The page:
Another detail unique to this card is that Luis’ name is set with his last name first. His last name is specified in all caps like the other four cards, but his first name is the only one to be set in the title case. His card is the flashiest and most expensive but is executed so poorly that it looks outlandish and silly.
The cards are much like their owners:
Potentially appealing at first glance, yet predominantly unoriginal and flawed. Patrick Bateman, David Van Patten, Timothy Bryce, and Paul Allen are similar in age, appearance, and dress, and they all have the same job and variations of the same business card. Their cards follow the same basic layout, have the same contact information and title, and are printed in black ink on off-white paper. The differences are mainly in the typeface, paper type, and degree to which the card is out of register. Typographically, Patrick’s card is Old-style, David’s is Modern, Timothy’s is a Sans Serif, and Paul’s is a Serif, which does give each card its own unique, though subtle, flavor.
Putting aside the technical errors and overall homogenous quality of the cards, what makes them so appealing? As mentioned earlier, we get many requests for American Psycho-themed business cards. Paul Allen’s card is so popular that we eventually created our calling card inspired by the original. We call it the Improved Paul Allen because we gave it an updated and polished redesign. In the turn of the century Copperplate Gothic, we traded for the modernist sans typeface, Verlag, and cleaned up the kerning and overall balance on a UK-sized business card. And we’ll let you in on a little secret—it’s our top-selling calling card!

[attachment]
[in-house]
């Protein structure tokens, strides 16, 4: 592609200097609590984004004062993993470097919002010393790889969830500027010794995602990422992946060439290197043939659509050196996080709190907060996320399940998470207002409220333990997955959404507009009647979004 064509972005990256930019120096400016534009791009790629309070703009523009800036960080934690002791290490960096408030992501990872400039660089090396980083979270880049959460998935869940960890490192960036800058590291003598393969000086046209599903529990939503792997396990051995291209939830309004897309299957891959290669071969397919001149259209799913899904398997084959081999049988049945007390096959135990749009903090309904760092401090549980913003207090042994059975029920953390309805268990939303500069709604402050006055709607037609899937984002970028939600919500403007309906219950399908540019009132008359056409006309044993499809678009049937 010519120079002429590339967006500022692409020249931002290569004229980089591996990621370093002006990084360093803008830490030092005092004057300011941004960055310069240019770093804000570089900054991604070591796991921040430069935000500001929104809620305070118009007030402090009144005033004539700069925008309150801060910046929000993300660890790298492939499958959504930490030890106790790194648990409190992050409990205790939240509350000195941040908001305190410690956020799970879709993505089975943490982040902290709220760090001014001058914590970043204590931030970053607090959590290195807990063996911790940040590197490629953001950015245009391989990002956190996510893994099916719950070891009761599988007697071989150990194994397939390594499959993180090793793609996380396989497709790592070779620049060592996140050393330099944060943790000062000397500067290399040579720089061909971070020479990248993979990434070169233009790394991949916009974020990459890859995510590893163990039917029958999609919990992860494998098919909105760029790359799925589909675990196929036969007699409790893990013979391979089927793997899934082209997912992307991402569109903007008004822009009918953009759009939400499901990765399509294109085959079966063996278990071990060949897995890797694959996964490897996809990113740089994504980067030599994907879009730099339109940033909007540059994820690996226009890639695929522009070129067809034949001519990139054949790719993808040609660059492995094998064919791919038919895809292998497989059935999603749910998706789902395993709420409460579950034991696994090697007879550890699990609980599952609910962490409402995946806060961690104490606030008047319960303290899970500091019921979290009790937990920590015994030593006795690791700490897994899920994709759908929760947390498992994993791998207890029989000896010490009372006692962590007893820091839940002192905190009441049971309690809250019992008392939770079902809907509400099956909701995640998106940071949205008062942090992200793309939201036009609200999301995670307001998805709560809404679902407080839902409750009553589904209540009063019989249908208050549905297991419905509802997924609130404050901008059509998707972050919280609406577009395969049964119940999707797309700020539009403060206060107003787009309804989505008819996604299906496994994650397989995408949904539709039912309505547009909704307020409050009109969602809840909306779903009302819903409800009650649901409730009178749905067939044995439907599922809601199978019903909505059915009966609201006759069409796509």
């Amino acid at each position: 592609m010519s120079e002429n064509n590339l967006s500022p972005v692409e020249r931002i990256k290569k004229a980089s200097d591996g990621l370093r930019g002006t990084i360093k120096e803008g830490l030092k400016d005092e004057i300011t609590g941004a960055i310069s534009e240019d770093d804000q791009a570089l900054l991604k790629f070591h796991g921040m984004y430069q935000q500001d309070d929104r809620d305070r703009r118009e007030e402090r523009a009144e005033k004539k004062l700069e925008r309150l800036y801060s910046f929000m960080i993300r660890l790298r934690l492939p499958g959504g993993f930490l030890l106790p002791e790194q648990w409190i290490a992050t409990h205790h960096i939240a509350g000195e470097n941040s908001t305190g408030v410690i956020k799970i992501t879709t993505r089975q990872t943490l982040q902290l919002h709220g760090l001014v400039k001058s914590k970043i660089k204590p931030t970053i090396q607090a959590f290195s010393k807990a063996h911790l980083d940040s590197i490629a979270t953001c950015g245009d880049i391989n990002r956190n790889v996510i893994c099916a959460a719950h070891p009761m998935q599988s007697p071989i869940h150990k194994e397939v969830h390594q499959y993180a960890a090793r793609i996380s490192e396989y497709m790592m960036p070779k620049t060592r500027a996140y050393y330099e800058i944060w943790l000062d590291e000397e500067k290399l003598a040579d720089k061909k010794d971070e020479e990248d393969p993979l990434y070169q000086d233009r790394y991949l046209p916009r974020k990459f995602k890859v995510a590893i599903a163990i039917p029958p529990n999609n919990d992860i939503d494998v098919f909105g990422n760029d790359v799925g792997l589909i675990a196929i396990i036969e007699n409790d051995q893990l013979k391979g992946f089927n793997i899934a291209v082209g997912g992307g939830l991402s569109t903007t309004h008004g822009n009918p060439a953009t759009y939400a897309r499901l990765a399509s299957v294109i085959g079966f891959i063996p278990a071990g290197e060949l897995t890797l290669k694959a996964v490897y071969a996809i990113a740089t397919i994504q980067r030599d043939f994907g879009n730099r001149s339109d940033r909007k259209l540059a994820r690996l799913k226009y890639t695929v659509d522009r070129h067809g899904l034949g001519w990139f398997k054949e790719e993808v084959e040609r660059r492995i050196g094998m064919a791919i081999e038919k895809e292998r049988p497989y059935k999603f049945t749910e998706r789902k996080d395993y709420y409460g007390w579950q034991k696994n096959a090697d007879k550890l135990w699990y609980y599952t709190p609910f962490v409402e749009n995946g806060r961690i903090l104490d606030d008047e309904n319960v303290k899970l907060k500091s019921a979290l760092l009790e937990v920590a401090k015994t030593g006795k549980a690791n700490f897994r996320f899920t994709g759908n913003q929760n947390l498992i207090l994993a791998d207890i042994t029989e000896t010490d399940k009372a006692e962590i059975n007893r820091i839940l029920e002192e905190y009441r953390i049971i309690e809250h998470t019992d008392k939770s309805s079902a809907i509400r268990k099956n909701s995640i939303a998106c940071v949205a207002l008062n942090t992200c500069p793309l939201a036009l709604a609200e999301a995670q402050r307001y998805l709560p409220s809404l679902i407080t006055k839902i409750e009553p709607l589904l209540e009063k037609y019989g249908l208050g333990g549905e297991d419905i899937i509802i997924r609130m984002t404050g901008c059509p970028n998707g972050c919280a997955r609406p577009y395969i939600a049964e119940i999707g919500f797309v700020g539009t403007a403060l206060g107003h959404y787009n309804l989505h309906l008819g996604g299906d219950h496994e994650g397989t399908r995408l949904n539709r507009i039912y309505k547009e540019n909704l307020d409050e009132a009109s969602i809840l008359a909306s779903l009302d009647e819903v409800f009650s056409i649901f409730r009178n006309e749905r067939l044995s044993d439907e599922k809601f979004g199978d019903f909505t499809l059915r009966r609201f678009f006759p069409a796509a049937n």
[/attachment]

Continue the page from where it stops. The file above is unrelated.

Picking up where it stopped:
So that brings us back to why people love these cards. Some of it comes down to the novelty of their celebrity status, but it also has to do with the flexibility of the cards’ layout. All these cards display a relatively large amount of information on a single-sided card. The design has a professional, familiar feel and is well-suited to various industries.
The focal point is on the name, without requiring the font to be overly large or flashy, and it’s safely nestled inside all the desired contact and business information. It’s adaptable, which is more important than any other trait, making this card highly favored.
Read also: How to Start an A.T.M. Business.